The result will mean even worse poverty in the sputtering Motown, where a once robust industrial tax base has withered away, the starkest example of the economic devastation wrought by government policies that for decades have encouraged companies to move manufacturing offshore.
Financial mismanagement in Detroit under every mayor in the past six decades also contributed to the disaster, except for the honorable exception of Coleman Young in the mid-1970s. The result: Public worker pensions averaging $19,000 a year will be cut to the bone. That is sure to increase demands for federally funded food stamps, a program which Congress has just cut, and other welfare to make up for some of pensions workers earned but will not collect.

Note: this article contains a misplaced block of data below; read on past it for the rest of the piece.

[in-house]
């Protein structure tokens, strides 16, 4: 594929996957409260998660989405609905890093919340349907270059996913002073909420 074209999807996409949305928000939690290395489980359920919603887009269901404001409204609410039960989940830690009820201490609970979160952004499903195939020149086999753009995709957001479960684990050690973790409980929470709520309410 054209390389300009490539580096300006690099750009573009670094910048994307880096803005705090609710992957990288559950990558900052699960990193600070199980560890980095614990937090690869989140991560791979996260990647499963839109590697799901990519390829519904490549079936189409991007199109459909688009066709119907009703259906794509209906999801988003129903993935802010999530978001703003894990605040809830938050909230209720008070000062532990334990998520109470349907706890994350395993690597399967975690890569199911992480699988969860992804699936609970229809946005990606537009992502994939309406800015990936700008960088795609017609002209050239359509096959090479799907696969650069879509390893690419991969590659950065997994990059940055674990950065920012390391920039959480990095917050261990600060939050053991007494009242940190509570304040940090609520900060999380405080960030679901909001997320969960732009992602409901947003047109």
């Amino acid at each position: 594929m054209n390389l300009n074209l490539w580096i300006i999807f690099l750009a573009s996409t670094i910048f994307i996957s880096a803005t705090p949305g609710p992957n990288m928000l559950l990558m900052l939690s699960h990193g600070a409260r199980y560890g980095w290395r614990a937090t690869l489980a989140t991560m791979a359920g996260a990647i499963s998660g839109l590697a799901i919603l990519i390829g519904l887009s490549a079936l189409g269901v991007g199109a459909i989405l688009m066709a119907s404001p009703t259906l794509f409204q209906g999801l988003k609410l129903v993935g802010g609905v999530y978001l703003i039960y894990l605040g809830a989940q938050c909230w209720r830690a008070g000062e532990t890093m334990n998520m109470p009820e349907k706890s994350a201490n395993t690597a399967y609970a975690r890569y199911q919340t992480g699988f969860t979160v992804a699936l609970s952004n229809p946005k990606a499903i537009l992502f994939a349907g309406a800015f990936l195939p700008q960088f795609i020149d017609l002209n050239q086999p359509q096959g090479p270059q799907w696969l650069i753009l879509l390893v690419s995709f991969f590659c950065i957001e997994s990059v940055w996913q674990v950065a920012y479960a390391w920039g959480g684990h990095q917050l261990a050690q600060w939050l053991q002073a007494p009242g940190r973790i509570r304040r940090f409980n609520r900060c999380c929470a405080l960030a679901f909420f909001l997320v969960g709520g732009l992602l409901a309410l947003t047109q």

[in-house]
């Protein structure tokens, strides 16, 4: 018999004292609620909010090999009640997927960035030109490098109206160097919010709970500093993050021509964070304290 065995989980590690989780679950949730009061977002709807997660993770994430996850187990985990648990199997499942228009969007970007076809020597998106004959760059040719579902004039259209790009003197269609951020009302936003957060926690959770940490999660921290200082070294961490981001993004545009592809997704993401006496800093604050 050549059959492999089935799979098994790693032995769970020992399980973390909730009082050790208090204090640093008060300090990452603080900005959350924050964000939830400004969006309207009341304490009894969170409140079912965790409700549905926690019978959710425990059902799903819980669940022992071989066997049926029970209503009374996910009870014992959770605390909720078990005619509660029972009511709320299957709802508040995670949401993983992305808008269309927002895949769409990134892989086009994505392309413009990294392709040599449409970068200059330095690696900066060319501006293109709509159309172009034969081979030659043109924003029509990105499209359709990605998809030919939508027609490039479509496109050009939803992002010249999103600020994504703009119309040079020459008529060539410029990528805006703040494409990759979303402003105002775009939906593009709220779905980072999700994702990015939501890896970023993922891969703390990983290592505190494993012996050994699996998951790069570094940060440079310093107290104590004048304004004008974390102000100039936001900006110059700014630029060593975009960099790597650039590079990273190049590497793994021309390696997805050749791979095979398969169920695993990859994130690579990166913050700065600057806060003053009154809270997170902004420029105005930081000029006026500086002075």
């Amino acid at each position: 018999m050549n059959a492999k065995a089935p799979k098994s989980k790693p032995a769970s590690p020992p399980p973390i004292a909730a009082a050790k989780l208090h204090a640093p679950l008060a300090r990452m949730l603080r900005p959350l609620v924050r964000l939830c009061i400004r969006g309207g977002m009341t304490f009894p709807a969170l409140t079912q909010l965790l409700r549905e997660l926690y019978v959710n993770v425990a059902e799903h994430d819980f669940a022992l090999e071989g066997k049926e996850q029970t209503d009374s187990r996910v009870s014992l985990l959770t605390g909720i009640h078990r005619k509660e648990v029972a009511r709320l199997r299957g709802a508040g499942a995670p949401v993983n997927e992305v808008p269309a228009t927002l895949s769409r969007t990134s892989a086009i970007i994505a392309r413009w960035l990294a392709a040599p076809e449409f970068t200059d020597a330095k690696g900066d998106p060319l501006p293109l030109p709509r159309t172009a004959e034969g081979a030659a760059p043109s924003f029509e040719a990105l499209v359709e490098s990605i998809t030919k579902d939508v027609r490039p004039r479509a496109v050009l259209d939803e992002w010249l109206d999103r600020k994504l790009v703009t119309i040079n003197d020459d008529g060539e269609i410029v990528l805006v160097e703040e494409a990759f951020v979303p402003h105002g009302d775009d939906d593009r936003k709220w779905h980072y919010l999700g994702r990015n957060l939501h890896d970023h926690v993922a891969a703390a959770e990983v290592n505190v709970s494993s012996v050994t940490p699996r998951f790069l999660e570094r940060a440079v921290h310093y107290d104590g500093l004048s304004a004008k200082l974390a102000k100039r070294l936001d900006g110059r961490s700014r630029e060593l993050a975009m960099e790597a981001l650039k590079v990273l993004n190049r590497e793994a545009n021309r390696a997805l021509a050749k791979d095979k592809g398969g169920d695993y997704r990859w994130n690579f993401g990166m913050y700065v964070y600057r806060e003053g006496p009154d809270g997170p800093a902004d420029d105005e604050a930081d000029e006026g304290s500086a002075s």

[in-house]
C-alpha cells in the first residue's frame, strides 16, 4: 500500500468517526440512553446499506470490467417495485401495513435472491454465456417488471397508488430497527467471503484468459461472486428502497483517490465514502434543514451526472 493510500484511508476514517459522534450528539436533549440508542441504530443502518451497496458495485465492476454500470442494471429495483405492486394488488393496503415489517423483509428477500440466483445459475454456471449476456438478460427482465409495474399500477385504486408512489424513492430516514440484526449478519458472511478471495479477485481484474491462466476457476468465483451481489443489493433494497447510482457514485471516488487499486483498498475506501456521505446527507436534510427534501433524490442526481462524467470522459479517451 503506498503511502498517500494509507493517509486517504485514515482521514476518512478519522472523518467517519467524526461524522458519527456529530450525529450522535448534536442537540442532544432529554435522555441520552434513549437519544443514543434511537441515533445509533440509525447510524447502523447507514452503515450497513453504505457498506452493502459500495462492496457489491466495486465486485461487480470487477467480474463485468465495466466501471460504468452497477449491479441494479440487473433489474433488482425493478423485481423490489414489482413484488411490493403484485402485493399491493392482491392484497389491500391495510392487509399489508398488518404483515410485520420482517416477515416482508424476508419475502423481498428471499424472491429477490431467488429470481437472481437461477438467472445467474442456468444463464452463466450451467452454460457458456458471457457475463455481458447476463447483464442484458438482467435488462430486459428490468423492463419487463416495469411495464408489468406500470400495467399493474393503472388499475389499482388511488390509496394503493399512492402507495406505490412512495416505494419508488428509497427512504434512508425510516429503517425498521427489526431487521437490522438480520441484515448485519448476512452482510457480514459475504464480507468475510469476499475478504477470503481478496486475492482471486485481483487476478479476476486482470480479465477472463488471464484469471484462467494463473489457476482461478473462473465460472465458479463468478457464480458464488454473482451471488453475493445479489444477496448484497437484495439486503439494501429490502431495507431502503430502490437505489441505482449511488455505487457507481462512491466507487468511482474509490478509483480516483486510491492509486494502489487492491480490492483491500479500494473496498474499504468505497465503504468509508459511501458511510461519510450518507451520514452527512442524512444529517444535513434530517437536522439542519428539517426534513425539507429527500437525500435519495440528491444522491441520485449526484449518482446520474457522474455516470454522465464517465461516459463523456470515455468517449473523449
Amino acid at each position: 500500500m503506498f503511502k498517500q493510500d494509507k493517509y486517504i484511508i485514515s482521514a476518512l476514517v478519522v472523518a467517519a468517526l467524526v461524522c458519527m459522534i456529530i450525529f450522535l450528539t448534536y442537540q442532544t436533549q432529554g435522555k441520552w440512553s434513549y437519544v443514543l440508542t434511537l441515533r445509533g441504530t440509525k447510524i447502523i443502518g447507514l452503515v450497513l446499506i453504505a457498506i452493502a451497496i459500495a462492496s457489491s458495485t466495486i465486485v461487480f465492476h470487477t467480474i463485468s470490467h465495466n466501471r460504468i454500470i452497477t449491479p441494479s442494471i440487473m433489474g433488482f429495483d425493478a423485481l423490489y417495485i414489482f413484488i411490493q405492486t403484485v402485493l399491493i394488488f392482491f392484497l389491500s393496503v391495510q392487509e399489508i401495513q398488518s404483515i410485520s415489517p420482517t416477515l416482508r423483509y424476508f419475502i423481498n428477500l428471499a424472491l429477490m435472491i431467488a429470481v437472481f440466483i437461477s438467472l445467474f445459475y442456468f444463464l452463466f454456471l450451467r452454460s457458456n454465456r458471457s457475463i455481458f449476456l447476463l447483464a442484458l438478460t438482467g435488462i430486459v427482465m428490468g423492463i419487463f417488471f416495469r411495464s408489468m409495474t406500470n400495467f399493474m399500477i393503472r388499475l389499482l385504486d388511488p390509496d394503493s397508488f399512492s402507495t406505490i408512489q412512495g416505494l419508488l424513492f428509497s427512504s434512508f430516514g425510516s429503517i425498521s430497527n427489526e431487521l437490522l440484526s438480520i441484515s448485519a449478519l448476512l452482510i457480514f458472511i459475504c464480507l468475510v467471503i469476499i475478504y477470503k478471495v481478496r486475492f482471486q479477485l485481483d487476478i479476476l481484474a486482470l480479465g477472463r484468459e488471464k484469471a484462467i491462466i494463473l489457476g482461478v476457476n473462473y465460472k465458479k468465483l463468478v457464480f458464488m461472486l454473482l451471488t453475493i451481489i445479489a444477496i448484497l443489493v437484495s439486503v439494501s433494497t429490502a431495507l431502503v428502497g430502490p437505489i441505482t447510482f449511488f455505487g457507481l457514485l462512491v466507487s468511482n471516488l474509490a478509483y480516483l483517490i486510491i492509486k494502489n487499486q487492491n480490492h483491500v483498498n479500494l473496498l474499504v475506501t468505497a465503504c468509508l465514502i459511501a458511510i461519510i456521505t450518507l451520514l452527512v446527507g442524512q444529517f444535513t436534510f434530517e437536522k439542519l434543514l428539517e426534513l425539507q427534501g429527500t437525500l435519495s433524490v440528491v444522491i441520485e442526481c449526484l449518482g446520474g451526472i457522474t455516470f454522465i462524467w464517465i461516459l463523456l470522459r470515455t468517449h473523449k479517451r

Norman Stein, a Drexel University law professor who is an expert on pensions, said that if the Detroit order stands it will become standard practice to slash benefits. “It would be a human catastrophe of the first order if pensions of vulnerable older workers can be cut whenever a local government goes to bankruptcy court,” Stein said. “We will be consigning firemen and policemen, who did nothing wrong other than protecting the city and depending on the city's promise, into old-age poverty.”